Association of Affective Disorders with CNS Lesions
Compared to primary affective disorders, considerably more structural data have been obtained for secondary affective disorders following central nervous system (CNS) lesions. In a review of affective symptoms following stroke, the incidence of depression was higher than that of mania, but manic symptoms were more frequently observed in patients with a previous personal or family history of affective disorders (82). A connection between the site of the lesion and depressive symptomatology was established in several studies. A CT study of patients with closed head injury demonstrated that major depression developed more in patients with left basal ganglia and left dorsolateral frontal lesions (29). In a second CT study, stroke patients with right temporal, right superior frontal, left inferior frontal or left parietal occipital lesions were found to have more sleep disturbance and greater dysphoria than patients with lesions elsewhere in the brain (84). Lesions associated with depression and mania seem to occur more often in the temporal and frontal lobes. Right-sided lesions tend to be associated with mania and left-sided lesions with depression (82, 83).
Affective disorders are often associated with Huntington's disease (HD). Since the disease has a fairly well documented neuropathology, and correlations between the extent of structural alterations and clinical abnormalities have been established, HD is of particular interest to psychiatry. About 40% of patients suffering from HD develop symptoms of affective disorder over the course of their illness; about 10% of these have manic episodes (31). It is interesting that the affective symptoms associated with HD often precede the motor and cognitive symptoms by many years. MRI studies report marked reduction in the volume of the putamen and the caudate nucleus in mild cases of HD, consistent with observations in primary affective disorders (49). Structural brain pathology specifically associated with the development of affective changes remains to be elucidated.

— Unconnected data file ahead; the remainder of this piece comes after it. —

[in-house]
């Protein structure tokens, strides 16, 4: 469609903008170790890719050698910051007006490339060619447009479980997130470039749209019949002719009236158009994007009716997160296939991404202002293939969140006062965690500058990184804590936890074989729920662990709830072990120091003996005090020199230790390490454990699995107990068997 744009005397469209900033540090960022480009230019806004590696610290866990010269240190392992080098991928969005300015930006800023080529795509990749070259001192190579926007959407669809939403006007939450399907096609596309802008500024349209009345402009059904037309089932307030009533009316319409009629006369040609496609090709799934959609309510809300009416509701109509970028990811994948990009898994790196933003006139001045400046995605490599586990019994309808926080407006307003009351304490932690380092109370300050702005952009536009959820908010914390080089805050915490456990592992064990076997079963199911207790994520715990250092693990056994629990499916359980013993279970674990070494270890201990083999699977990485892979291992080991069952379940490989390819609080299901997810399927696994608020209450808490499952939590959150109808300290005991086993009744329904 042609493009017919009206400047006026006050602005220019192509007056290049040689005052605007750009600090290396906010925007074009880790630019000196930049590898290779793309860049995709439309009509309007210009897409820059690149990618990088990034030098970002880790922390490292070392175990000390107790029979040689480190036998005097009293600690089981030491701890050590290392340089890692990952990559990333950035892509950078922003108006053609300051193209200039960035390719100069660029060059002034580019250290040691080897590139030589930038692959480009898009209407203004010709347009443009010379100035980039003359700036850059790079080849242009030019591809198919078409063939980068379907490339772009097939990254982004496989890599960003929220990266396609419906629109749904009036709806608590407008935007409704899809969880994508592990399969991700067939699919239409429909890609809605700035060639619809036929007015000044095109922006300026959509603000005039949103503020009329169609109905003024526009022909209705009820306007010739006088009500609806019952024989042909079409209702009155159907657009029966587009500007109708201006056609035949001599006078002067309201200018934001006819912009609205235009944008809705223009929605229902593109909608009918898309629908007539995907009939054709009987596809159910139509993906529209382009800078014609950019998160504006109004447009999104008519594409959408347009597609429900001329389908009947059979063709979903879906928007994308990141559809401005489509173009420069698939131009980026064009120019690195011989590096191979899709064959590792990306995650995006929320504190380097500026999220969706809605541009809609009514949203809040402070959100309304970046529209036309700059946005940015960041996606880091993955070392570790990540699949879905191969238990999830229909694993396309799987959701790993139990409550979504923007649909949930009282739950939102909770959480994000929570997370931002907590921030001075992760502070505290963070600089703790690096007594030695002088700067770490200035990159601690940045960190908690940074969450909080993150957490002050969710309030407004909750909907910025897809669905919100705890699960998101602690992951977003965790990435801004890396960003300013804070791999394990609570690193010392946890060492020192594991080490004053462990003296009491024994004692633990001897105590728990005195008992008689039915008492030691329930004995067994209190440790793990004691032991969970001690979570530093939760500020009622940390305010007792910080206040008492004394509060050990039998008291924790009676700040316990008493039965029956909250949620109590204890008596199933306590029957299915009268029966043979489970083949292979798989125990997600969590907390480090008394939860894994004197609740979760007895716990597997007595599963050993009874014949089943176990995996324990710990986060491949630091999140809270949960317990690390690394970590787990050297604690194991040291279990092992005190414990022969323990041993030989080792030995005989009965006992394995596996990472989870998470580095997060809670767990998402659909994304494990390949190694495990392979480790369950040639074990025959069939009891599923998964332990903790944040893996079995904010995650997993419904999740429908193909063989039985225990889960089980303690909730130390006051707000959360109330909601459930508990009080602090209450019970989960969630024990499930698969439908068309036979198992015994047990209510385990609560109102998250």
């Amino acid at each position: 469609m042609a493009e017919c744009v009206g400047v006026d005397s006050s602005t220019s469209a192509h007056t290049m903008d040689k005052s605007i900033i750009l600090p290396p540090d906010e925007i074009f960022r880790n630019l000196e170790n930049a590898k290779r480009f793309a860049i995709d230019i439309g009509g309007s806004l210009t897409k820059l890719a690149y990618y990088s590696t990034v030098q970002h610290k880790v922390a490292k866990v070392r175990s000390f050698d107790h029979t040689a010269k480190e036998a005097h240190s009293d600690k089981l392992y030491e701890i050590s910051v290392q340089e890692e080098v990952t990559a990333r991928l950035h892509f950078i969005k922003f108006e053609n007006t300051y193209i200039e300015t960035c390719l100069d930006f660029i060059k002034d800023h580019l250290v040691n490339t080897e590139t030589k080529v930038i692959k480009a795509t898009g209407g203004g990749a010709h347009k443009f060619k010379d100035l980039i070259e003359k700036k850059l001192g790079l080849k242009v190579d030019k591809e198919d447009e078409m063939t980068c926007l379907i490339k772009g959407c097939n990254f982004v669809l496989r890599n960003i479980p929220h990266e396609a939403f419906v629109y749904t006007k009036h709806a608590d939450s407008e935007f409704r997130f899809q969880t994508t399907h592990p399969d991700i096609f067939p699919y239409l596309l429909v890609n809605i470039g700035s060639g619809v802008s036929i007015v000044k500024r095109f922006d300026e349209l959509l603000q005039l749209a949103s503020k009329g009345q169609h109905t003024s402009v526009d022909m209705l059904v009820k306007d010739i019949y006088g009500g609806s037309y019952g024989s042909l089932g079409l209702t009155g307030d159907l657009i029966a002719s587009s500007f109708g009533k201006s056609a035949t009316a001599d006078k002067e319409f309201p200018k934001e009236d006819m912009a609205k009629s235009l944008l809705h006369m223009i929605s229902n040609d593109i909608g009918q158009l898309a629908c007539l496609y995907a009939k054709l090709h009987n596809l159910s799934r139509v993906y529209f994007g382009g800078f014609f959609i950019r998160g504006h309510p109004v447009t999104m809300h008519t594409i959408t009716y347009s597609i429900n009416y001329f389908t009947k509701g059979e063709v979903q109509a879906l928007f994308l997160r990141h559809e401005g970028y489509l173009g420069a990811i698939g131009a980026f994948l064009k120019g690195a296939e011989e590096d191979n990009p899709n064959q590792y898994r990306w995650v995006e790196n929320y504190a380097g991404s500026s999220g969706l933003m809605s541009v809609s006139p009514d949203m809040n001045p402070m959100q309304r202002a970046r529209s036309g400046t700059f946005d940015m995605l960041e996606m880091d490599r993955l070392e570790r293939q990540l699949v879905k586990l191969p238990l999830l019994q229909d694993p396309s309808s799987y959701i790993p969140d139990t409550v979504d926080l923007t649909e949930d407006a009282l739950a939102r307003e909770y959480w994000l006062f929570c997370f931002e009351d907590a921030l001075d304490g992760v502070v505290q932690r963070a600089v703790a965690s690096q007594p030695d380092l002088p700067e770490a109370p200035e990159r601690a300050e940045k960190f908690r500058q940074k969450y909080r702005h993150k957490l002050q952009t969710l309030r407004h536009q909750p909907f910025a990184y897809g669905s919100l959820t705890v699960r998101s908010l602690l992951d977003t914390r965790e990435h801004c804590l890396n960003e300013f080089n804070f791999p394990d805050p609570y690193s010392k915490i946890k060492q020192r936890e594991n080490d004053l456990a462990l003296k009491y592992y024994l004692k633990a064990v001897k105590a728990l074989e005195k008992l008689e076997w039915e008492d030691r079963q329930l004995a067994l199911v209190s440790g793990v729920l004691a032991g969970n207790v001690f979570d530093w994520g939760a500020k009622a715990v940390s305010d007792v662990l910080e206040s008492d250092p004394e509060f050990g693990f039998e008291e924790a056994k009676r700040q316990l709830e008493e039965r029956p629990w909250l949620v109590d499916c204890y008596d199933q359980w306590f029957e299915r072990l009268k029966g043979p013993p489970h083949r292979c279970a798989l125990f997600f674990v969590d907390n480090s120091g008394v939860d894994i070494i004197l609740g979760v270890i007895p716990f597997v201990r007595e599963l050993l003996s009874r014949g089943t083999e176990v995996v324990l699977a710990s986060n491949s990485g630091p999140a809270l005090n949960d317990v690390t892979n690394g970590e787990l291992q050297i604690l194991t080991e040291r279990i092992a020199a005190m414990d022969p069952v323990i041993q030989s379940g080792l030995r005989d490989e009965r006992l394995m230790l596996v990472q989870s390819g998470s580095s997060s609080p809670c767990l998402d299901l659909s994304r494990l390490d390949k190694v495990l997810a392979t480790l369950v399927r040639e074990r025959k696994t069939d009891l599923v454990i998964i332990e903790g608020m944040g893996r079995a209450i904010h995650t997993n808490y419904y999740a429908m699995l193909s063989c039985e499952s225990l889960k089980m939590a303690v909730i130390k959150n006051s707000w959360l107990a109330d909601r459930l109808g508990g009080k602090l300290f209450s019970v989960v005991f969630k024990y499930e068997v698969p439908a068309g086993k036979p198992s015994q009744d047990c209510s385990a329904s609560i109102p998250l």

Functional abnormalities in affective disorders have been assessed with the techniques of single photon emission computed tomography (SPECT) and PET. Both modalities provide useful data about cerebral blood flow (CBF) or cerebral metabolic rate (CMR). By quantification of physiological parameters, both techniques give some insight into the biochemical bases of affective disorders. Few affective disorder patients have been investigated in the manic phase because of the difficulty of image acquisition in these poorly compliant patients in the absence of prior pharmacological treatment, which introduces inevitable confounds. Almost no studies have tracked patients longitudinally. Therefore, most data have been obtained in patients with major depression or bipolar patients in the depressive phase of the disease. Results to date are intriguing but hardly in unanimous agreement. Discrepant findings likely due to wide differences in patient selection, choice of comparison populations, stimulus conditions, image acquisition and analytic methods.
Global Metabolic and Blood Flow Changes
Many functional imaging studies in affective disorders initially focused on the question of whether patients in acute affective episodes have abnormal global changes in blood flow or metabolic rates. Several studies reported decreased rates in both CBF and CMR in patients with various affective disorders, compared with normal controls in a resting state (6, 7, 55). Other groups were not able to replicate these findings in patients with major depression (9, 35, 36, 37, 45), and one study even reported a global CBF elevation (69). In an activation study, global glucose CMR of depressed patients, schizophrenic patients, and normal controls was investigated while they received unpleasant electrical stimuli. No differences were found in global brain metabolism across both patient populations, but a decreased anterior/posterior ratio was found in both affective and schizophrenic patients. In a related activation study, the same group found globally increased glucose metabolism in bipolar and unipolar patients (12).
It is not clear why these global metabolism and blood flow findings are so inconsistent. As we have emphasized above, one likely source of error is the great heterogeneity of the patient groups included in the studies: unipolar, bipolar, young adult outpatients with mild depression, elderly severely depressed patients, and patients with scores on the Hamilton Depression Rating scale (HRS-D) ranging from 15–35. Furthermore, image acquisition and processing vary considerably between studies, resulting in data that are difficult to compare.